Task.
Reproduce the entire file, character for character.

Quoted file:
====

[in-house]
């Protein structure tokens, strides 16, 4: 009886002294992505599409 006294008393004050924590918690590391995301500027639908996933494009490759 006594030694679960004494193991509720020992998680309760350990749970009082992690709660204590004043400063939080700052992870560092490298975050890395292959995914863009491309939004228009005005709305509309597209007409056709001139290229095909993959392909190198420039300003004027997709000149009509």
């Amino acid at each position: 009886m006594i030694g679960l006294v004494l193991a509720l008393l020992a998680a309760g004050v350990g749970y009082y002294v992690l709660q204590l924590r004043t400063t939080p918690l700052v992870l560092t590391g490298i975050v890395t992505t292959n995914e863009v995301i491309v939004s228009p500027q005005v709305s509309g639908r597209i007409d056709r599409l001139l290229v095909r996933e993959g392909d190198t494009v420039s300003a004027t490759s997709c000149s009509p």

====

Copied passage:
[in-house]
């Protein structure tokens, strides 16, 4: 009886002294992505599409 006294008393004050924590918690590391995301500027639908996933494009490759 006594030694679960004494193991509720020992998680309760350990749970009082992690709660204590004043400063939080700052992870560092490298975050890395292959995914863009491309939004228009005005709305509309597209007409056709001139290229095909993959392909190198420039300003004027997709000149009509």
């Amino acid at each position: 009886m006594i030694g679960l006294v004494l193991a509720l008393l020992a998680a309760g004050v350990g749970y009082y002294v992690l709660q204590l924590r004043t400063t939080p918690l700052v992870l560092t590391g490298i975050v890395t992505t292959n995914e863009v995301i491309v939004s228009p500027q005005v709305s509309g639908r597209i007409d056709r599409l001139l290229v095909r996933e993959g392909d190198t494009v420039s300003a004027t490759s997709c000149s009509p």